Fundamentally, no, alchemists weren’t right.
Well, to be even more fundamental, “alchemists” aren’t a coherent group or a consistent philosophy. It’s a term that’s been broadly used by a lot of different people over the course of several hundred years, and it covers a lot of very-different things. “Lead into gold” isn’t even necessarily a goal of all alchemists—and for some, it’s not literal in the first place, but rather a symbolic spiritual transformation.
Anyway, for the most part, Western alchemy is based on the ideas of some ancient Greek philosophers, most notably Plato and Aristotle. A lot of work along those lines was performed in Hellenistic Egypt, and then after the fall of the Roman Empire, moved to the Arabic world. With Europe’s Rennaisance, they discovered the work in Arabic and moved on from there.
Alchemical theory comes from that lineage. Plato’s four elements, air, earth, fire, and water, play a large role, as do the underlying “qualities” of dryness/wetness, coldness/hotness that they were supposed to be made up of. The chemical processes of calcination, dissolution, separation, conjunction, fermentation, distillation, and coagulation were espoused by the possibly-mythical Jābir ibn Ḥayyān, known in Europe as Geberus or Geber, as the fundamental processes by which alchemy is wrought. Those seven processes are paired with seven forms of matter, seven days of Creation in Genesis, seven planets, and so on. Numerology, as the repetition of “seven” suggests, became a big part of things. So did a number of other mystical and esoteric practices—astrology, for instance, was always closely linked with alchemy, and that only got tighter. Many alchemists believed the summoning of spirits—angels, demons, djinn, etc—was crucial to transmutation. By the seventeenth century, Kabbalah, a Jewish mystic practice, was heavily entwined with the practice of what was then called alchemy. And so on.
And all of that was basically wrong. Plato was wrong, Aristotle was wrong, numerology is meaningless, the pseudo-religious mysticism I won’t call right or wrong but it certainly doesn’t notably contribute to physical knowledge, and so on. Jābir ibn Ḥayyān produced some really genuinely useful data on various chemical processes and what they resulted in for various ingredients—and so did many other alchemists before and after that—but all of it was ensconced in a theoretical framework that was simply inaccurate, and this led to many beliefs about those processes that were incorrect.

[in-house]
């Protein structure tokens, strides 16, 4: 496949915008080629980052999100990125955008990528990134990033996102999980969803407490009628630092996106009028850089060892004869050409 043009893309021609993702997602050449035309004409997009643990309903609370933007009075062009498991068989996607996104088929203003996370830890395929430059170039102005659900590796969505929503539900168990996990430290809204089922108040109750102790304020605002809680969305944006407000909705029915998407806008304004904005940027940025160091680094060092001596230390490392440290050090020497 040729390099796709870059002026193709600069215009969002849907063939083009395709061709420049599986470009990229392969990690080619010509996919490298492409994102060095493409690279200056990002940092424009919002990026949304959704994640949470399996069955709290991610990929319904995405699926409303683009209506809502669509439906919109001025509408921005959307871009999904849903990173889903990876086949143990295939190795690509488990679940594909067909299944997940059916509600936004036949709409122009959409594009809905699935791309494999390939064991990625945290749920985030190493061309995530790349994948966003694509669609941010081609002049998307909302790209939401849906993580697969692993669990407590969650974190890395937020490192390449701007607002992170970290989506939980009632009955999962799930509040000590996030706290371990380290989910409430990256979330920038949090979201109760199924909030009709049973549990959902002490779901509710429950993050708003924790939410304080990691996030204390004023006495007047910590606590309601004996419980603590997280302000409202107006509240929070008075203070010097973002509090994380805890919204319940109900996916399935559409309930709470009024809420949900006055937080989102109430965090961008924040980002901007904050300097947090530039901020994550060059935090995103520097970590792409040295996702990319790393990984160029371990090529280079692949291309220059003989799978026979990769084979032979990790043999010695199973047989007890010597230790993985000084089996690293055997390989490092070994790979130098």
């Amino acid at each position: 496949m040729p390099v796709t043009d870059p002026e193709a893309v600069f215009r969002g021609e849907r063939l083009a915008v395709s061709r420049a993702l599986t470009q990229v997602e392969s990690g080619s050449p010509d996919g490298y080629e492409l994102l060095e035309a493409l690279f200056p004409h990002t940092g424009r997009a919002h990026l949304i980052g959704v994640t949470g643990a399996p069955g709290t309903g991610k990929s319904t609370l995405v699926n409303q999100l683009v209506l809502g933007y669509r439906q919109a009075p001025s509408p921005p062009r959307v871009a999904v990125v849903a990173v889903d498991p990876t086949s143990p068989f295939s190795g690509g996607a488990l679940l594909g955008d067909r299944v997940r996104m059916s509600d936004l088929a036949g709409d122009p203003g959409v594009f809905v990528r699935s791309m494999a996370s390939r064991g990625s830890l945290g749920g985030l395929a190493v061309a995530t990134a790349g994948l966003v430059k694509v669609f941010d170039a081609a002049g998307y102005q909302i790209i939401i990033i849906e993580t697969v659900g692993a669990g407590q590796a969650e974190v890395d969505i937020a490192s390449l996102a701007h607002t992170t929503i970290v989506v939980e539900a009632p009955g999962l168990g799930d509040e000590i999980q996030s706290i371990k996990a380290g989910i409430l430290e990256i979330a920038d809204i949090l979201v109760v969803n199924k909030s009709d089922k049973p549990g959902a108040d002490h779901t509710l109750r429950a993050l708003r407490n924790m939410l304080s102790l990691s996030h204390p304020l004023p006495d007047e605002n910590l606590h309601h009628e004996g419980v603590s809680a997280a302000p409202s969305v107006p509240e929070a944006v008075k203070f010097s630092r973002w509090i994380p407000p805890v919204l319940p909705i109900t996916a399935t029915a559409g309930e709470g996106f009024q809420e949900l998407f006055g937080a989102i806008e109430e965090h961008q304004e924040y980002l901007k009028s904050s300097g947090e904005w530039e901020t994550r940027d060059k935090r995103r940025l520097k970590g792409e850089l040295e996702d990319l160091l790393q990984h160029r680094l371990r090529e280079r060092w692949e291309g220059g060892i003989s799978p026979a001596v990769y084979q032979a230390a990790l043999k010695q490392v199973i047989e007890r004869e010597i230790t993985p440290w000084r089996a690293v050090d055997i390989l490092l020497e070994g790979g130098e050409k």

And ultimately, even if we ignore all the mysticism and everything, those seven chemical processes will never contribute in any significant way towards the transmutation of any element into another. Alchemy isn’t just “turning lead into gold,” it’s “turning lead into gold via the application of these processes in the right sequence with the right combination of ingredients,” and that approach is simply not ever going to work.
It is really telling that the trend with alchemy was towards the mystical and esoteric. Early alchemists produced better and more useful results than later alchemists, because the early alchemists had more “low-hanging fruit” to reach regarding basic empirical facts (not to call the work performed easy—many doubt the historicity of Jābir ibn Ḥayyān precisely because the amount of work required to produce everything attributed to him is more than any one man could hope to have performed). But once the empirical facts were determined as well as they could be with the tools they had, alchemy kind of devolved. It was initially assumed that once you had all the facts you’d be able to analyze them to figure out how to solve the various primary aims of alchemy, but that didn’t happen. And rather than throw out what wasn’t working, alchemists just got more and more mystical, until eventually it wasn’t even about physical substances at all.
On the other hand, chemistry was founded on more scientific principles—which, to be fair, didn’t exist when alchemy got its start—and while it could be said that eventually chemistry also settled on a theory by ancient Greek philosophers—Leucippus and Democritus rather than Plato and Aristotle—it happily threw out almost everything from that philosophy beyond the word atomos itself. Chemistry was founded largely in opposition to alchemy, rather than as a development of alchemy. Maybe if scientific ideas had debuted earlier, alchemy could have pruned itself of its philosophy and mysticism in favor of the scientific method, and we’d be using the word “alchemy” to refer to modern science, but that’s not how things happened.
Also, it’s worth pointing out that ultimately, it isn’t chemistry that transmuted one element to another, either. Obviously, atomic theory and the work that chemists had done to isolate the elements and build up the periodic table were absolutely crucial to the development of nuclear physics, but it’s still nuclear physics for a reason. Which means that, really, alchemy is yet another step removed here.